Housing Authority Gets $1.3M Grant to Start Redevelopment Near SRT
Bartram Village, a 76-year-old low-rise public housing complex, is located where the Schuylkill River Trail will soon connect in southwest Philly.
The Philadelphia Housing Authority announced on Monday that it has received a $1.3 million grant from the U.S. Department of Housing and Urban Development (HUD) to begin redevelopment of a 76-year-old complex of low-rise public housing buildings along the Schuylkill River in southwest Philly.
Constructed in the early 1940s to house workers building warships and weapons for World War II, Bartram Village has aged to the point where it is in need of roughly $100 million in repairs, according to Plan Philly. An audit of the complex revealed that it lacks the amenities, layout, unit space, and energy efficiency needed in a 21st-century housing development. A teardown and full-scale rebuild of the 500-unit site is very much on the table, housing authority officials say.
Bartram Village is a particularly attractive site for redevelopment given its close proximity to Bartram Gardens, the oldest surviving botanical garden in North America and a major point of public recreation in the city. On Tuesday, Senators Bob Casey and Pat Toomey announced the awarding of funding to connect the Schuylkill River Trail from its current endpoint on Christian Street to the Gardens.
“We look forward to working with the residents and stakeholders of Bartram Village and the Kingsessing community in this multi-year planning process,” PHA president and CEO Kelvin Jeremiah said in a release. “We’ll move thoughtfully, consulting residents, stakeholders, and local leaders as any redevelopment plans are drawn and proposed.”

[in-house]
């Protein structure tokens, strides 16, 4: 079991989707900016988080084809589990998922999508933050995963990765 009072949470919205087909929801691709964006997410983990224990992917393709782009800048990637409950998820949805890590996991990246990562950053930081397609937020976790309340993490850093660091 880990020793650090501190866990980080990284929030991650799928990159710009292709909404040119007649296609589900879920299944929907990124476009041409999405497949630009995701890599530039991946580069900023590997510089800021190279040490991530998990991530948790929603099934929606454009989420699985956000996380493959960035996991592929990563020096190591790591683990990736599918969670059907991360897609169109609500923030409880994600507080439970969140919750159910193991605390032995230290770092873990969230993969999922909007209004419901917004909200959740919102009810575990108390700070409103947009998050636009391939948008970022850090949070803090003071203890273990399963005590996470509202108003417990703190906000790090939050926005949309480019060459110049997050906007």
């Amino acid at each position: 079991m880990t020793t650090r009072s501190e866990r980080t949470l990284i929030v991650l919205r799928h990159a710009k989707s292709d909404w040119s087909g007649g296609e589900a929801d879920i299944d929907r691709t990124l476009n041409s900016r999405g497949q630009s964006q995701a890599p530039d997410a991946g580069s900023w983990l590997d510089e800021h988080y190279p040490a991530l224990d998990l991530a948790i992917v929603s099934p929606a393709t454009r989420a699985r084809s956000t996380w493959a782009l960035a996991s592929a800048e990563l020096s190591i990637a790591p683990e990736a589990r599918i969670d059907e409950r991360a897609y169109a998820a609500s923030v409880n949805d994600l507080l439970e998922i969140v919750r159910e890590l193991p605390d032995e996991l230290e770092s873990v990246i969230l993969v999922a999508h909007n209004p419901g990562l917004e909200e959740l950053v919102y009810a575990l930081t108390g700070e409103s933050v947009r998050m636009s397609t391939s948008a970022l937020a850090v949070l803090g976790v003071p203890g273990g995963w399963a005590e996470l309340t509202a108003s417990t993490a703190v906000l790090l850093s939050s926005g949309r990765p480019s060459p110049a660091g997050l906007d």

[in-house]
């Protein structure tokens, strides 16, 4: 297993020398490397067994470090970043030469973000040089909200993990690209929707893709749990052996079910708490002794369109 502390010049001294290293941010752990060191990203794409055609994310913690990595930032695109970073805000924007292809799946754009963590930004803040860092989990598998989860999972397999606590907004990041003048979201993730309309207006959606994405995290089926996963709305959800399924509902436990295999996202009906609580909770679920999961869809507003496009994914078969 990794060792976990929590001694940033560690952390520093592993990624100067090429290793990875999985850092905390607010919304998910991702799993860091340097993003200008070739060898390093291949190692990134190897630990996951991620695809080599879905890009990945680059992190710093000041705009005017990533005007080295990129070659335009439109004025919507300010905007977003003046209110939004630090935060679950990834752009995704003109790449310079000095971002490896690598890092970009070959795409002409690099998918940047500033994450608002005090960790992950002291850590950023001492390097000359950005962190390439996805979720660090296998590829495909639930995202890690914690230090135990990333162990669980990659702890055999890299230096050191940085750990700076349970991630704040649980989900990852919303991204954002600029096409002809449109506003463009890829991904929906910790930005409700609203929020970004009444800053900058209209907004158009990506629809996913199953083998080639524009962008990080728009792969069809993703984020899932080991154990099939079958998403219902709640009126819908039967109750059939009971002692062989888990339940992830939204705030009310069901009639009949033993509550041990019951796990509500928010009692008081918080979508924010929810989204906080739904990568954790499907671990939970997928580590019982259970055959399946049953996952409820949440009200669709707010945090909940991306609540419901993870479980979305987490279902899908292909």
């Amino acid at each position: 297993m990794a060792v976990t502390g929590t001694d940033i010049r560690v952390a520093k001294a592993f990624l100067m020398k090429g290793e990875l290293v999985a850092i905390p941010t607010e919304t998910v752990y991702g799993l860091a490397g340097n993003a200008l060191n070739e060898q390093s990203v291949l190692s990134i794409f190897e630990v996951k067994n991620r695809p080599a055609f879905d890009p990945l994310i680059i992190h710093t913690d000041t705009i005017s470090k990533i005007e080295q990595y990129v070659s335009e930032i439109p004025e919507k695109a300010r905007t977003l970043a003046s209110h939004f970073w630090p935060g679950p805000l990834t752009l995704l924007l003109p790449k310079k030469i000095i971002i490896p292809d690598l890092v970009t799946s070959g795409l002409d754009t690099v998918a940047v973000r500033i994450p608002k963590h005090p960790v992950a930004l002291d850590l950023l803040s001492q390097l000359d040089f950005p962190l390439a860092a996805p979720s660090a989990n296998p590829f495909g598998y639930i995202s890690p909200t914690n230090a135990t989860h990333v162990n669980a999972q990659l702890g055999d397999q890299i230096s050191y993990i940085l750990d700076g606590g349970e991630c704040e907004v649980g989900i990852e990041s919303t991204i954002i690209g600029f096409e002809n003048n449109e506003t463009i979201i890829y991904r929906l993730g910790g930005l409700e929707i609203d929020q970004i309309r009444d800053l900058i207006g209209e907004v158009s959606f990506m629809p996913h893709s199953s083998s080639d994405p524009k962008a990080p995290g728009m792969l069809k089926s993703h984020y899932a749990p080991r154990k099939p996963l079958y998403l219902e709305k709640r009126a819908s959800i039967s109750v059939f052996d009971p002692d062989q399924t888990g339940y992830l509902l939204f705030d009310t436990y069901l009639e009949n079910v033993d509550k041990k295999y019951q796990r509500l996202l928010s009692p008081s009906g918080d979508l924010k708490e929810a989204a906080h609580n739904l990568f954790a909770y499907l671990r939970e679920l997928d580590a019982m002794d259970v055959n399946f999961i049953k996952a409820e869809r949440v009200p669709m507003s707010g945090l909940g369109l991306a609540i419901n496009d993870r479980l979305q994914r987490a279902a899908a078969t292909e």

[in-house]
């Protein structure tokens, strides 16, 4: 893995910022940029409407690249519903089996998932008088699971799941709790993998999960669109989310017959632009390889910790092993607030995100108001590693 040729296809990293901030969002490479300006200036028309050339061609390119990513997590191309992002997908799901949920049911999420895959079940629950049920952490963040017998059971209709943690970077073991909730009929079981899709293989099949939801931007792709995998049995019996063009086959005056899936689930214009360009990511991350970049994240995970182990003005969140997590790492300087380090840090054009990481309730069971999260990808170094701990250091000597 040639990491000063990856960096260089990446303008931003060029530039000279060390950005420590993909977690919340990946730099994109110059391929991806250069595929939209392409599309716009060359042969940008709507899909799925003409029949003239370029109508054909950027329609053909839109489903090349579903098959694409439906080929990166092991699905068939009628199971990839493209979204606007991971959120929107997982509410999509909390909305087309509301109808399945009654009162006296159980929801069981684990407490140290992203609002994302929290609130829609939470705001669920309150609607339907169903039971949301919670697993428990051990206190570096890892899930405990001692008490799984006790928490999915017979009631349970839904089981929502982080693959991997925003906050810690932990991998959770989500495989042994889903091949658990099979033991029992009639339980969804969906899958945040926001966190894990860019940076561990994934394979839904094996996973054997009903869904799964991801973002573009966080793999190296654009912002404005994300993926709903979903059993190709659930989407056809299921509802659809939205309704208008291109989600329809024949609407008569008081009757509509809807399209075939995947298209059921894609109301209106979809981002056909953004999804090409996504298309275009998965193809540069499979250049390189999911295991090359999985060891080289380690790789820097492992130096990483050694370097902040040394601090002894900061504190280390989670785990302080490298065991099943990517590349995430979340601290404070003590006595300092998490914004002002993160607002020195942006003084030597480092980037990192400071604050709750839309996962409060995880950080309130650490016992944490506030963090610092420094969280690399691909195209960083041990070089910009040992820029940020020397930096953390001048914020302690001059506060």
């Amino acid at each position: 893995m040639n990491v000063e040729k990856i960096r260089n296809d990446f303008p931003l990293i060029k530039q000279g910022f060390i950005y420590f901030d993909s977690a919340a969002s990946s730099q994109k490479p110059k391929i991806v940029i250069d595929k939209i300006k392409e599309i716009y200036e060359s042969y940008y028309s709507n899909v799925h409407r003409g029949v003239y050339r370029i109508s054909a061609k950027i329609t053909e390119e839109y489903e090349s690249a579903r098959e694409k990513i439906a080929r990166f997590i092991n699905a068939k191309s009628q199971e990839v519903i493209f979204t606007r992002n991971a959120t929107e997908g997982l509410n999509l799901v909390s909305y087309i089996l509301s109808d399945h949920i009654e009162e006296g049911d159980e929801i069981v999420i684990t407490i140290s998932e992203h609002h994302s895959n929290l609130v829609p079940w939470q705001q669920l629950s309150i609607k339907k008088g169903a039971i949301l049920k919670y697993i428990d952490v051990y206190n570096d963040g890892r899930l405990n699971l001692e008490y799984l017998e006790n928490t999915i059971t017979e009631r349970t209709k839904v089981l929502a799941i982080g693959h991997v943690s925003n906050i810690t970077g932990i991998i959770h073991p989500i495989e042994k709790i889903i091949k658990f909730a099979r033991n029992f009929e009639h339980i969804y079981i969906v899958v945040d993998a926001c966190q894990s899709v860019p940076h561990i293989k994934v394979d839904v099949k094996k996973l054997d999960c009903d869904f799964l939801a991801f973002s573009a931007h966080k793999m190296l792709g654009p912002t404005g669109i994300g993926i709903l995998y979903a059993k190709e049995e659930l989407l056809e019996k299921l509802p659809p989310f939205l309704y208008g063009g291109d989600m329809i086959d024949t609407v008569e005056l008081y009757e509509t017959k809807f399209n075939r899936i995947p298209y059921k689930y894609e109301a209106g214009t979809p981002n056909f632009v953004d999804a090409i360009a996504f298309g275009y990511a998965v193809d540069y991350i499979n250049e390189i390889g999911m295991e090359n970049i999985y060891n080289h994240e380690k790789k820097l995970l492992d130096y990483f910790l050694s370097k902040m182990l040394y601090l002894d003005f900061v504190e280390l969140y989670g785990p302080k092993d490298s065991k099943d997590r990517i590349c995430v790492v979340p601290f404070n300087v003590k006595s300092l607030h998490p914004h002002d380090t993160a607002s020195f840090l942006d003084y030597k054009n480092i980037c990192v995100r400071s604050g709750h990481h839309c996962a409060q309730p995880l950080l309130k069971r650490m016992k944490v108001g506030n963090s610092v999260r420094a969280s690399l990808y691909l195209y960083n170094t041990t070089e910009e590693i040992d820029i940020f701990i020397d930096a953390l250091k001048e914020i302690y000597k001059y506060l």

The type of grant awarded to PHA comes from HUD’s Choice Neighborhoods program, which President Trump has said he plans to dismantle in the future, so more federal dollars for the project are unlikely. Established by President Obama, Choice Neighborhood grants are intended to fund the redevelopment of public housing complexes into mixed-income, transit-accessible neighborhoods complete with adequate schools, parks, and other amenities.
“Congratulations to PHA for winning this highly competitive grant,” said Mayor Kenney. “The planning process is the first step to rebuilding one of the city’s oldest public housing sites as well as the neighborhood around it. PHA has used two previous Choice Neighborhood grants effectively in other parts of the city and I look forward to the agency doing the same in Kingsessing.”